Assessment of drug induced genotoxicity in mammalian cells and the contribution of topoisomerase II inhibition

Fellows, Michael
Assessment of drug induced genotoxicity in mammalian cells and the contribution of topoisomerase II inhibition. PhD thesis, University of Liverpool.

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There is a common belief that mammalian cell gene mutation assays are prone to false positives, thus questioning the relevance of these tests in regulatory screening paradigms and the mechanisms responsible for these uninterruptable results. False positives can lead to unnecessary animal testing and delays in the development of efficacious new medicines. The initial aim of this thesis was to put into perspective the rate of positives and firstly to consider the extent off target aneugenicity (chromosome loss or gain) may contribute to this rate. Secondly the contribution of topoisomerase II poisoning and its relationship to genotoxicity was considered. Topoisomerase II maintains DNA topology by inducing transient breaks in one strand so a second strand can pass. Chemicals that interact with the enzyme (topoisomerase II poisons; e.g. the antibiotic gemifloxacin and the chemotherapeutin etoposide), yield topoisomerase II bound DNA cleavage complexes, making breaks permanent, leading to mutation or cell death. Structurally, topoisomerase II poisons are diverse, so their genotoxicity is difficult to predict. To estimate the incidence of positives seen in pharmaceutical research, a retrospective review of data from 10 years of mouse lymphoma assays (MLA) conducted at AstraZeneca was undertaken. This showed that the rate of unexplainable positives was only 5%, vindicating the use of the test in screening paradigms. Consideration was then made of what mechanisms might contribute to this 5%. Aneugenicity was considered but it was shown that the MLA was a poor screen, failing to identify 7 known anuegens. To gain a better understanding of the relationship between topoisomerase II and genotoxicity, assays to assess enzyme poisoning were examined, including the ability of the cell free decatenation assay to predict the results of the in vitro micronucleus test. However, even when combined with an estimate of cellular uptake the predictivity was low. Assays to investigate topoisomerase II poison / DNA cleavage complexes in vivo were then investigated. The TARDIS and ICE assays both use antibodies to target topoisomerase II bound in the complex. TARDIS was found to be insensitive, failing to identify cleavage complex formation with gemifloxacin. Using the ICE assay, cleavage complex formation was seen for etoposide (0.1 μmol/L; FITC intensity 3.53 ± 0.79) and gemifloxacin (100 μmol/L; FITC intensity 3.37 ± 0.86), but not at equivalent concentrations to those inducing micronuclei (MN) (0.03 μmol/L etoposide; MN/1000 6 ± 2.6 and 10 μmol/L gemifloxacin; MN/1000 5 ± 3.4), thus questioning assay sensitivity, or suggesting a role for other mechanisms of genotoxicity e.g. reactive oxygen species (ROS). The hOGG Comet assay showed that neither etoposide nor gemifloxacin induced ROS related genotoxicity. Improvements to the sensitivity of the cleavage complex assays were made by preparation of mouse specific antibodies, but TARDIS was still unable to identify gemifloxacin. This work also suggested that when developing antibodies for DNA bound topoisomerase II, the n-terminus of the enzyme should be targeted. Over the last 4 years, emerging data linked the topoisomerase IIβ isoform to genotoxicity. As research within this thesis had investigated the activity of topoisomerase IIα, this may have explained the difficulty encountered equating topoisomerase II poisoning to genotoxicity. Following siRNA knockdown of topoisomerase IIα, the genotoxicity of etoposide and gemifloxacin was investigated. It was shown that for 0.3 μmol/L etoposide, topoisomerase IIα knockdown of 42% (± 2%) was associated with a reduction in micronuclei of 49% (± 9.7%). For 30 μmol/L gemifloxacin, topoisomerase IIα knockdown of 37% (± 9.5%) was associated with a reduction in micronuclei of 48% (± 0.2%). This was the first time such direct relationships had been demonstrated between the alpha isoform and genotoxicity. In conclusion, the predictivity of the MLA was confirmed but it was clear the assay is not a suitable screen for aneugenicity. The relative sensitivity of assays to measure topoisomerase II poisoning was shown and linked to genotoxicity. Whilst it was not possible to demonstrate cleavage complex formation at concentrations below which genotoxicity was seen, this was likely due to the insensitivity of the assays used rather than topoisomerase II poisons having other genotoxic mechanisms. For the first time the link between topoisomerase IIα and genotoxicity was confirmed and use of knockdown cells holds real promise as a tool for investigating off target topoisomerase II poisoning.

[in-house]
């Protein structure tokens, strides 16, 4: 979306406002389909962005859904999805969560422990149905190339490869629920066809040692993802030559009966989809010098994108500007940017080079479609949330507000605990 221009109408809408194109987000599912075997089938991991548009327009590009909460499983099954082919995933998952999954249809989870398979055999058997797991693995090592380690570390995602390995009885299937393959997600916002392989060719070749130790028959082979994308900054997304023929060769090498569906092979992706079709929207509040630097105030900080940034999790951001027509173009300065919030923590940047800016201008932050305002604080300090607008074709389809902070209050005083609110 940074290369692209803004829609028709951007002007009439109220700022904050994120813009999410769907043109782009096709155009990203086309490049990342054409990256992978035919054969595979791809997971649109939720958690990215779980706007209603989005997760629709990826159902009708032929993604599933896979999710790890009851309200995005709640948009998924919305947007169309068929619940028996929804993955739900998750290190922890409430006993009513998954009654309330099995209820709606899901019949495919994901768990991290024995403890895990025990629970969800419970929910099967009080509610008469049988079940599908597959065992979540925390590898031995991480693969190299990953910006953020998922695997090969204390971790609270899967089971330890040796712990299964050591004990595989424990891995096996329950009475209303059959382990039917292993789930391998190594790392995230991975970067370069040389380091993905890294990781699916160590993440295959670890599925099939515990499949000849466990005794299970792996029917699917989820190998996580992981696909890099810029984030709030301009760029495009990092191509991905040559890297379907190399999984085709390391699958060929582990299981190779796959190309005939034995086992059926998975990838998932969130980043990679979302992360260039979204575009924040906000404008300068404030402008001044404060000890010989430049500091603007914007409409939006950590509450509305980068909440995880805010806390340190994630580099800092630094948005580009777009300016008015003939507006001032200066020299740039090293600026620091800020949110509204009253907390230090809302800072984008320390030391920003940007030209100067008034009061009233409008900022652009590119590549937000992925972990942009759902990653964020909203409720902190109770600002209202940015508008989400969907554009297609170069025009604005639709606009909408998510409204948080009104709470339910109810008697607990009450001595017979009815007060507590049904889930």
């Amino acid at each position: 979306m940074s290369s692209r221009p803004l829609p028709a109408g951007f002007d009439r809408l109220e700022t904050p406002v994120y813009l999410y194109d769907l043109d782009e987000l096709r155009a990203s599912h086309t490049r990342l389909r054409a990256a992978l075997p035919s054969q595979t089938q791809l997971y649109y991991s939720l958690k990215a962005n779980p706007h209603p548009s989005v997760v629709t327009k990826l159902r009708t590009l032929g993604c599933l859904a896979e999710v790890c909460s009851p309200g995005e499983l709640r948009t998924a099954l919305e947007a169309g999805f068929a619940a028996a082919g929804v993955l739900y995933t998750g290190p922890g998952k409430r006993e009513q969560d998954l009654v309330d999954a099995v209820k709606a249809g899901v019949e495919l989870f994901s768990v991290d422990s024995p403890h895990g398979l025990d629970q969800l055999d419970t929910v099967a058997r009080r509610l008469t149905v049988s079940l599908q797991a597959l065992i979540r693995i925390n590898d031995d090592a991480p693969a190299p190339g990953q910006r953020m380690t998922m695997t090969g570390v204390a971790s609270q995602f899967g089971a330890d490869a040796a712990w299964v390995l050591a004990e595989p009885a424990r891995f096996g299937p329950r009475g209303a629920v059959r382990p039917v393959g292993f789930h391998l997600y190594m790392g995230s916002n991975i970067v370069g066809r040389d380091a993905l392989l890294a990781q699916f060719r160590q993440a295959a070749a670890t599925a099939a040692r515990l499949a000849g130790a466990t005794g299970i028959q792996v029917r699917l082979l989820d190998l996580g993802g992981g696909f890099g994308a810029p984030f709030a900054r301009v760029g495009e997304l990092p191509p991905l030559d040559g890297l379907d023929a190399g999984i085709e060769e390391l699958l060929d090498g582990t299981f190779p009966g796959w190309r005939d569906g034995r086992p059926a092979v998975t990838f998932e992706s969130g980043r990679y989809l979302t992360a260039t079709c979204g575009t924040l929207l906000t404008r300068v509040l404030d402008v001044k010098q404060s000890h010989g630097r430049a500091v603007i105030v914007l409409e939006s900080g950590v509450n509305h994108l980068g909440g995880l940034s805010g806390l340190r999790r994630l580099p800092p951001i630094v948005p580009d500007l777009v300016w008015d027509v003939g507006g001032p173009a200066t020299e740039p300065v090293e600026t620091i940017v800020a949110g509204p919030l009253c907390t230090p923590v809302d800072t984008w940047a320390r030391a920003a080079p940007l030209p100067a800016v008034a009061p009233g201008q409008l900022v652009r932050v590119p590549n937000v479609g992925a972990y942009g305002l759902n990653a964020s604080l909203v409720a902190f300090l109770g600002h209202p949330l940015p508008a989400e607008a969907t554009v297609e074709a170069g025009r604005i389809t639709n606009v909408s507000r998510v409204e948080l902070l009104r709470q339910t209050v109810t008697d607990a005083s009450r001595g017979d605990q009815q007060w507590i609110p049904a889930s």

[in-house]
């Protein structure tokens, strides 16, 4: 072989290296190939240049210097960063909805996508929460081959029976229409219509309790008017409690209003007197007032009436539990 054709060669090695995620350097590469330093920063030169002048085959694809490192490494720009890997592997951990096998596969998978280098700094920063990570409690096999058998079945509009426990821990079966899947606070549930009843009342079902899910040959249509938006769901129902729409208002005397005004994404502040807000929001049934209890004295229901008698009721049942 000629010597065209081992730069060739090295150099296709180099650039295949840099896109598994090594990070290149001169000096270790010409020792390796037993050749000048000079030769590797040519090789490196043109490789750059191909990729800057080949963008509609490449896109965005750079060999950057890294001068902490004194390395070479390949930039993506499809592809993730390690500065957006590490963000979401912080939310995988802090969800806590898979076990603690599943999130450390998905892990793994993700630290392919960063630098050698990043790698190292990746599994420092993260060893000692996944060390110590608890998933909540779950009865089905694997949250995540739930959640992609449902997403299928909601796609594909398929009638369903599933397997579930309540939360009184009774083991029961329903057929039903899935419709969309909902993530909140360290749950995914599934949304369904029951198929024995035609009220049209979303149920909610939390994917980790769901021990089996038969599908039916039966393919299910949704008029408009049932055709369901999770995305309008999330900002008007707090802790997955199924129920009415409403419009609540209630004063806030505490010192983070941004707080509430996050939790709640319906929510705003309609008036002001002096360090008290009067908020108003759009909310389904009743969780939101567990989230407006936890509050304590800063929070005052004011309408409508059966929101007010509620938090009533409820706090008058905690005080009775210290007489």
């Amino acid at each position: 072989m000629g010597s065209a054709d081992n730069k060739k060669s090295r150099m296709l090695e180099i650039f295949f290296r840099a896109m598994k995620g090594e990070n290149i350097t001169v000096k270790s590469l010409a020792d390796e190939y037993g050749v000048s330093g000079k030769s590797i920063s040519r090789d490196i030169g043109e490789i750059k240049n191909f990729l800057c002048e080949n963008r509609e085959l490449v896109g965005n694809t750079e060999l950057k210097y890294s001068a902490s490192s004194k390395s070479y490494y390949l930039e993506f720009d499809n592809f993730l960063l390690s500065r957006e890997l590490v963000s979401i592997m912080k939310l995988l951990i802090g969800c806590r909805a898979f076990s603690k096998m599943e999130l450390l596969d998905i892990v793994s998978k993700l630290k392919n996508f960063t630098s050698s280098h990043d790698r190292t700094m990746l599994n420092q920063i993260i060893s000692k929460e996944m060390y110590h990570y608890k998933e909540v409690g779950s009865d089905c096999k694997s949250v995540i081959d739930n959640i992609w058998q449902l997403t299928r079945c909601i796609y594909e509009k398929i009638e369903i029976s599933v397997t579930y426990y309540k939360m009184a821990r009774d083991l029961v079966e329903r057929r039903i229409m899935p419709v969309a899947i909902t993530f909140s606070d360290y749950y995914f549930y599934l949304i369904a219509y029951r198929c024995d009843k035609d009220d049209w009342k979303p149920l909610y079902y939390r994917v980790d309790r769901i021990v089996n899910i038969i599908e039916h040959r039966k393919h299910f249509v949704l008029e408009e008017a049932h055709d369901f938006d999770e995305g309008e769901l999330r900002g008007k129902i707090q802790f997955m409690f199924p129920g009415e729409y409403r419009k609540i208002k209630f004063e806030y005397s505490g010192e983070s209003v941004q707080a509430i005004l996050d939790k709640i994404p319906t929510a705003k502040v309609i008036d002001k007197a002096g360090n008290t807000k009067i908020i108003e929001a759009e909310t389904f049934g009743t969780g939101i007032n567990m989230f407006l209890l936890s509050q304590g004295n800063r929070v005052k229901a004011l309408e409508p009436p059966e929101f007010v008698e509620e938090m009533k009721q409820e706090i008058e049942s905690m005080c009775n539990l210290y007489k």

Item Type: Thesis (PhD)
Additional Information: Date: 2014-11 (completed)
Depositing User: Symplectic Admin
Date Deposited: 26 Mar 2015 10:42
Last Modified: 17 Dec 2022 02:07
DOI: 10.17638/02009102